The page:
Zambia’s veteran opposition leader Hakainde Hichilema is set to be sworn in as president later on Tuesday, raising the hopes of his counterparts in other African states that they too can overcome state repression and one day rise to power.
During a long political career that saw him fail in five previous bids to become president, Mr Hichilema was brutalised, tear-gassed and even detained for a traffic offence in 2017 that was deemed treasonous after his convoy failed to give way to the motorcade of outgoing President Edgar Lungu.
But in an extraordinary reversal of his fortunes, the man once declared an enemy of the state will be sworn in as Zambia’s seventh president after defeating Mr Lungu in their latest election duel on 12 August.
“It’s massively inspirational,” said Tanzanian opposition leader Tundu Lissu who survived an assassination attempt in 2017 after being shot 16 times by people he believes were state agents.
“Zambians have showed us it can be done, no matter what they put us through, no matter the odds,” he added.
Mr Lissu lost last year’s election to the late President John Magufuli, which he alleges was rigged.
Hakainde Hichilema, who takes the oath of office on Tuesday as president of Zambia, is a business tycoon who describes himself as just an ordinary “cattle boy”.
The veteran opposition politician made six bids for the presidency before finally landing the top job in a landslide.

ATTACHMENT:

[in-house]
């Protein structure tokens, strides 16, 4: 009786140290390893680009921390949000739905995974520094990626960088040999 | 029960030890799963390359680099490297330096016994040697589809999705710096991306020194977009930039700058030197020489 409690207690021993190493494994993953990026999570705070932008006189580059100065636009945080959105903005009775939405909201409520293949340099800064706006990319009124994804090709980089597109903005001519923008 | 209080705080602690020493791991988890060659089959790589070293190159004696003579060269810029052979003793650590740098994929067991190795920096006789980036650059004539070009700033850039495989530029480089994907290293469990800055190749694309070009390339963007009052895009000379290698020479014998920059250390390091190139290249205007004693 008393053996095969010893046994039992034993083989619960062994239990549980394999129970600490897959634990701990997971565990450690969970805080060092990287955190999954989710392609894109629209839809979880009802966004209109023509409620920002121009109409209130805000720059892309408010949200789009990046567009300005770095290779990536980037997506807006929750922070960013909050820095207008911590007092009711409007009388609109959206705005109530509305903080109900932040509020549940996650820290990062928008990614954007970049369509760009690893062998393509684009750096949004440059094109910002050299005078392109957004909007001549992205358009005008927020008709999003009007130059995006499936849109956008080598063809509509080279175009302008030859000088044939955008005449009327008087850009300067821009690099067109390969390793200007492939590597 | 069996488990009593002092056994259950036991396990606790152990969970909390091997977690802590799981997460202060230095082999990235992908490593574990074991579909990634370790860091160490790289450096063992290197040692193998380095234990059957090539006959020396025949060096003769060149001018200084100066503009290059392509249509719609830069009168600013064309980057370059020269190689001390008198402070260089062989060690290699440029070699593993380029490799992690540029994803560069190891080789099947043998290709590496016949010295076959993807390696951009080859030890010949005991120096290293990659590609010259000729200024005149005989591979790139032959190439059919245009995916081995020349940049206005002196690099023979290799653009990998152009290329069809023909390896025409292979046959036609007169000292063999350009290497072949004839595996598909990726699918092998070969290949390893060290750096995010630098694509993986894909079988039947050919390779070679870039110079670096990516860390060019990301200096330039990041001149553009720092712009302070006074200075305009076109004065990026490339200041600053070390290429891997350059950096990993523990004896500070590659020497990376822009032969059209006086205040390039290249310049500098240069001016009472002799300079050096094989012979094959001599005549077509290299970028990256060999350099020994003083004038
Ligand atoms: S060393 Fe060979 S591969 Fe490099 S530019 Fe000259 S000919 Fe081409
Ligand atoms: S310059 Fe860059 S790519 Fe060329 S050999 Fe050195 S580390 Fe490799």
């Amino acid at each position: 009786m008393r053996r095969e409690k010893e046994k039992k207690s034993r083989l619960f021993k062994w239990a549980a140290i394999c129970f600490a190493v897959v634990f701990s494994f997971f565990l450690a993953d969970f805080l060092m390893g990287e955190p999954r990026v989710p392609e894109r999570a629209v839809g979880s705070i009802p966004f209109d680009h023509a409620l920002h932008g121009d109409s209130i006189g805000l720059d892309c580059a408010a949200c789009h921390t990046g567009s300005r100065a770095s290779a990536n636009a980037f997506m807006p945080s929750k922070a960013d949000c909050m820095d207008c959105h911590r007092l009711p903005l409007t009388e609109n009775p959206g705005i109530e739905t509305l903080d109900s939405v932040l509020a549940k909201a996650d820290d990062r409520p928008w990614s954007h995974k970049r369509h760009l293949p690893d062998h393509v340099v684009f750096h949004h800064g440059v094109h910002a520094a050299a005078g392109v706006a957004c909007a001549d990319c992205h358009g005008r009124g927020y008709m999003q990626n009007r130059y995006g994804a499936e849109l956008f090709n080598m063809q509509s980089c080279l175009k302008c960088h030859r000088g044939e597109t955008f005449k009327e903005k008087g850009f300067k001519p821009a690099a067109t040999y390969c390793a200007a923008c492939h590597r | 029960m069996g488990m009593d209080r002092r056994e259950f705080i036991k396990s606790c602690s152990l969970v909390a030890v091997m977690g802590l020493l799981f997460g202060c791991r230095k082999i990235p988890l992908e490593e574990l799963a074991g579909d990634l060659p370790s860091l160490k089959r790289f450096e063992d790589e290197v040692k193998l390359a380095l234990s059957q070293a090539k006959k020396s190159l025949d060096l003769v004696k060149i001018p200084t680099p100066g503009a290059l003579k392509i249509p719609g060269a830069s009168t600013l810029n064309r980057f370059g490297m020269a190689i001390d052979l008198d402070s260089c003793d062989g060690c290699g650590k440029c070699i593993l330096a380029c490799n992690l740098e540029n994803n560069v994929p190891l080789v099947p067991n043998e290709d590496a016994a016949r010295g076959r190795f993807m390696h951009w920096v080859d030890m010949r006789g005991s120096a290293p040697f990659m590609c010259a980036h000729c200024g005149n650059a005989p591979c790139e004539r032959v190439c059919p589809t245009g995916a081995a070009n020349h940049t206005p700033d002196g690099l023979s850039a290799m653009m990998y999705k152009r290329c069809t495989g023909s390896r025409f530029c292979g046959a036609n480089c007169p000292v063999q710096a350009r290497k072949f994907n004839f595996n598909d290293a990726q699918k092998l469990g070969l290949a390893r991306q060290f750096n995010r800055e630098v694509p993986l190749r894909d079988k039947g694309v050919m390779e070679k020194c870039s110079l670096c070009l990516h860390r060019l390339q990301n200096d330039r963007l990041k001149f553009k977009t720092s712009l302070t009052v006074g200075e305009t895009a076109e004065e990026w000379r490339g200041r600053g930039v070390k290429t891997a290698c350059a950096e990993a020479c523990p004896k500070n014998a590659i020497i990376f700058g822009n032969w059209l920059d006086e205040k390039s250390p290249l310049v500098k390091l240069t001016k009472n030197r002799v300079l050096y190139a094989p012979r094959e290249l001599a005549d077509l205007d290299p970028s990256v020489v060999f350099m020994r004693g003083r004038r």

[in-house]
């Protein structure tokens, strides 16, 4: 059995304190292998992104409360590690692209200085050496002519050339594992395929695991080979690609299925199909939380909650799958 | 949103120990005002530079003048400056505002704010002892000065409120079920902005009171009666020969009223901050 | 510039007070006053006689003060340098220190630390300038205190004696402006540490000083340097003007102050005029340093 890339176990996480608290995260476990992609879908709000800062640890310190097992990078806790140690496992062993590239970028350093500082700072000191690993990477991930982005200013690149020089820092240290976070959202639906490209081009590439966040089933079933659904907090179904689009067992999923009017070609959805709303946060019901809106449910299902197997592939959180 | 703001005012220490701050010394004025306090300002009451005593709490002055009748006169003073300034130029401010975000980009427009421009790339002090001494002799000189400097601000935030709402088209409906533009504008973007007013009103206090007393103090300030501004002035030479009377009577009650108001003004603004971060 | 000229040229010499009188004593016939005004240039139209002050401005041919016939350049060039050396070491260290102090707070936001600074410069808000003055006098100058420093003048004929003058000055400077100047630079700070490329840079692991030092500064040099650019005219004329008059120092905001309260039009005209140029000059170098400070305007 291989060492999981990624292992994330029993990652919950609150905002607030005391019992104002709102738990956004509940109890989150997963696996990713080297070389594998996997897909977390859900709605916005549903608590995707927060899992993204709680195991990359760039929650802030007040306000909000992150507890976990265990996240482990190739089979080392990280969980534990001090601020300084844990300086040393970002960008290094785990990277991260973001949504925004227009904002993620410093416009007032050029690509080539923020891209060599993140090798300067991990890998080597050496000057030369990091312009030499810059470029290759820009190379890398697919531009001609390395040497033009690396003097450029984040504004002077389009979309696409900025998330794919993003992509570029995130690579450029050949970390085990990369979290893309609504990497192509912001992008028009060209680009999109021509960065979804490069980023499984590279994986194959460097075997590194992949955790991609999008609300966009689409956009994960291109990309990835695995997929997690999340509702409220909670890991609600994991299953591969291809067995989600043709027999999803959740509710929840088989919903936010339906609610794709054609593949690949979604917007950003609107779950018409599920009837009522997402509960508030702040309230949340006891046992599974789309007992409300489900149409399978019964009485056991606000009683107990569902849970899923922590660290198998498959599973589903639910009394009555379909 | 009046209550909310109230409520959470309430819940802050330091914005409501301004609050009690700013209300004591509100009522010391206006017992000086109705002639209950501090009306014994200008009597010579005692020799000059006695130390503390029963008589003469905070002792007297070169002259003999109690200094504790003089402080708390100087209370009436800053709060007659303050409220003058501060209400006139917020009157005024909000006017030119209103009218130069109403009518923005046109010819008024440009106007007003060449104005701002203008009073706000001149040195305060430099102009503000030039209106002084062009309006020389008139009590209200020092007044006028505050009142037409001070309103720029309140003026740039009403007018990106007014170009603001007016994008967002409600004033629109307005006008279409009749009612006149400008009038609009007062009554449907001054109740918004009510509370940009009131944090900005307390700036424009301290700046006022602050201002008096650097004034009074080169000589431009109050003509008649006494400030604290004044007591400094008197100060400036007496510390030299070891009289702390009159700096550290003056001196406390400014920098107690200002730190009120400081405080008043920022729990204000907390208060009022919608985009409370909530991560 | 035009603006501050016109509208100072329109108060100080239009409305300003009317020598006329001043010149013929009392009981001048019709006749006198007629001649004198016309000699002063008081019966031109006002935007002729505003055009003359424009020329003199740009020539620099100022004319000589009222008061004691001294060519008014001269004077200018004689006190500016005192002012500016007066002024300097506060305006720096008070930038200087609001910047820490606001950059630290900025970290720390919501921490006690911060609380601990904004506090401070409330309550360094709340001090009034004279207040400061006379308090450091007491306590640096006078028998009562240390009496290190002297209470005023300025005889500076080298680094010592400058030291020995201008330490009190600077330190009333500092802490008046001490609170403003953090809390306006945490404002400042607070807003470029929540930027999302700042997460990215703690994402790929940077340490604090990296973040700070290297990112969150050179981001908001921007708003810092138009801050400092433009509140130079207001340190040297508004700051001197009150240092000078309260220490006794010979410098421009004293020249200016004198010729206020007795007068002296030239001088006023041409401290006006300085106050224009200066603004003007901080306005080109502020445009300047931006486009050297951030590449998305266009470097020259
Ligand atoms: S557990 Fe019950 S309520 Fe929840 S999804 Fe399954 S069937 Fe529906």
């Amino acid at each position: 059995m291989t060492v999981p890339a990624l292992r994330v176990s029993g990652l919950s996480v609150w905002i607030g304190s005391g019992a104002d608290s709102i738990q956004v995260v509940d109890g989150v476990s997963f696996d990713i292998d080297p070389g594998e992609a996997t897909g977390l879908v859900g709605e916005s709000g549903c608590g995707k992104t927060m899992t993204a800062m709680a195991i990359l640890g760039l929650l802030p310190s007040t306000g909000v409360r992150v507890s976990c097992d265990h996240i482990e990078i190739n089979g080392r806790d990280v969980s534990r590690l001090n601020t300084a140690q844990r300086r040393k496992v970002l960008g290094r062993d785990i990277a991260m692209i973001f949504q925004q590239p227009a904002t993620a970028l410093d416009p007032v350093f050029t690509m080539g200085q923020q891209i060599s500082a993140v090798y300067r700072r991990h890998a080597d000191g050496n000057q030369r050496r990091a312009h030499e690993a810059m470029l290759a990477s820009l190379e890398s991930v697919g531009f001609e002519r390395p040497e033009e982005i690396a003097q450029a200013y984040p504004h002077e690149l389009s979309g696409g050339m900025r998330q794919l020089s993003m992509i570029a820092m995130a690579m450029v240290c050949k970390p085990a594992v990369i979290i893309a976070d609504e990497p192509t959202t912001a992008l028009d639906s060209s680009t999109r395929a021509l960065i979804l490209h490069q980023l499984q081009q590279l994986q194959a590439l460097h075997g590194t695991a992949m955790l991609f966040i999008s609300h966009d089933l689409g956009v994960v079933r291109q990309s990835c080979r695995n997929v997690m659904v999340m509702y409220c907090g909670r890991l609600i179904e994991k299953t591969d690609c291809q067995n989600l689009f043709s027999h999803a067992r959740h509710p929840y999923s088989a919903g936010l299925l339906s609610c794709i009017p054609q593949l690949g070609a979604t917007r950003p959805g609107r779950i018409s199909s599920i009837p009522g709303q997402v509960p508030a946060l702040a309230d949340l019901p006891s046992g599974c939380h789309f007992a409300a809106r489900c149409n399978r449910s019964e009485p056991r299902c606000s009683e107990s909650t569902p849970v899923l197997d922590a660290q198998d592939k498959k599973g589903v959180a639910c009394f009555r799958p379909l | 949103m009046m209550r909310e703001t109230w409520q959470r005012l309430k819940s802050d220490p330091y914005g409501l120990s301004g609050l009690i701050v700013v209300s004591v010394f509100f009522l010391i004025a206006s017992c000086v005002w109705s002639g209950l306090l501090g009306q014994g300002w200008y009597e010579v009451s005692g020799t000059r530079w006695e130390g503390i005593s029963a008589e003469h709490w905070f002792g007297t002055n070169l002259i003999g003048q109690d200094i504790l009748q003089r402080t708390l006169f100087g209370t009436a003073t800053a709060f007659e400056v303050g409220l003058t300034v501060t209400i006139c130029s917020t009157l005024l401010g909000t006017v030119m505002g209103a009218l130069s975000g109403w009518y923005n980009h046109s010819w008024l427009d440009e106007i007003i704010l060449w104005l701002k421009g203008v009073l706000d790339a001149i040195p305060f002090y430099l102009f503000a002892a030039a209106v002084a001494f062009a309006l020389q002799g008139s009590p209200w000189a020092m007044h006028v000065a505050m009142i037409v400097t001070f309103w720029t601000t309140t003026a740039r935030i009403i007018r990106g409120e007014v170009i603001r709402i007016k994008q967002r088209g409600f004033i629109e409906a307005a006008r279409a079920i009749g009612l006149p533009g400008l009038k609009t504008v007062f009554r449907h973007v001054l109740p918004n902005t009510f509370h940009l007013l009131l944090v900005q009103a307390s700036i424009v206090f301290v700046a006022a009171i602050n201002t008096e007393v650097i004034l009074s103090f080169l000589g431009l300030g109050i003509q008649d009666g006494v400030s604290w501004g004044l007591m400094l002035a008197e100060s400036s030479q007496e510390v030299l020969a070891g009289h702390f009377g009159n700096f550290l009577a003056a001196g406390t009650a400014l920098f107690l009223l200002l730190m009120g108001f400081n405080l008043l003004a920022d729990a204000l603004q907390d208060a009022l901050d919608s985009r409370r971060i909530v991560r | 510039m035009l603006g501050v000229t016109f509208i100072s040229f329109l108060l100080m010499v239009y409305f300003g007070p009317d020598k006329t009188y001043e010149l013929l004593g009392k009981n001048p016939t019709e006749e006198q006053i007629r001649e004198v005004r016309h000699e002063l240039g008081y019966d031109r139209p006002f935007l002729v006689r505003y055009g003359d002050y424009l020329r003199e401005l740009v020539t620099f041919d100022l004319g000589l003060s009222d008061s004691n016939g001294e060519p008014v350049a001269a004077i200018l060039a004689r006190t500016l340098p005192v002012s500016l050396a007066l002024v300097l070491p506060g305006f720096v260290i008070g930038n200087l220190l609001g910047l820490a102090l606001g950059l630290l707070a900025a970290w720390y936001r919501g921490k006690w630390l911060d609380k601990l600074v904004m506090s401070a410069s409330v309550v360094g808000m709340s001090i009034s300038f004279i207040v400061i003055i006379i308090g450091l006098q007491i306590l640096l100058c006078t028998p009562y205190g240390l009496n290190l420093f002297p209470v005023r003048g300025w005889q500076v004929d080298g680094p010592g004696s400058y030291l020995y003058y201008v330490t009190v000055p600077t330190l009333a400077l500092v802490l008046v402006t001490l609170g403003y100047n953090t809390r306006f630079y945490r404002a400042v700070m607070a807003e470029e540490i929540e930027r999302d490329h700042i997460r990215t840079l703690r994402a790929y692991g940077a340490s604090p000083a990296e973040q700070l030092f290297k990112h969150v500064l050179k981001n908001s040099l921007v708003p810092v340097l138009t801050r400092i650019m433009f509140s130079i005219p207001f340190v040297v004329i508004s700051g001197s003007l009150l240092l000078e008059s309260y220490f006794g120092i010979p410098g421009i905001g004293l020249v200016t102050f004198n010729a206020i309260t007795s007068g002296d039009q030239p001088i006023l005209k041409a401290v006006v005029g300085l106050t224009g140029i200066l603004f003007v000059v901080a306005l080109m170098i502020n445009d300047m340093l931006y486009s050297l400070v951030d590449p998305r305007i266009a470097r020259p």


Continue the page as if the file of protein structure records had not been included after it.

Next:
On August 12, he garnered almost one million more votes than his predecessor and long-time rival, Edgar Lungu, to whom he had narrowly lost twice.
The last was in the 2016 election, in which Lungu scraped a victory with just 100,000 more votes.
This time around, the 59-year-old opposition leader tapped into widespread dissatisfaction with Lungu’s running of Zambia’s economy and what he called a “brutal regime.”
Hichilema is no stranger to controversy in the copper-rich southern African nation, having run afoul of the authorities on numerous occasions. He regularly mentions that he has been arrested 15 times since getting into politics.
After the 2016 election, he faced treason charges for allegedly failing to pull over to give way to the presidential motorcade.
Sigh of relief
He spent four months in a maximum-security jail before the charges were dropped, and has promised a “better democracy” under his rule.
“We are not going to arrest those who arrested us, because then we are no different from them,” Hichilema, popularly known as “HH”, said in his debut speech to the nation.
As president, he has inherited a troubled economy after years of Lungu’s spending spree in a country where more than half the population lived below the poverty line even before the Covid-19 pandemic.
Last year, Zambia became the first African nation to default on its debt in the coronavirus era.
“We have an enormous task ahead to revive our economy and deliver on your expectations,” Hichilema said in the same speech.
“The journey will be tough and challenging, there will be ups and downs, but I am certain that with hard work and commitment, we will succeed in building a better life for you.”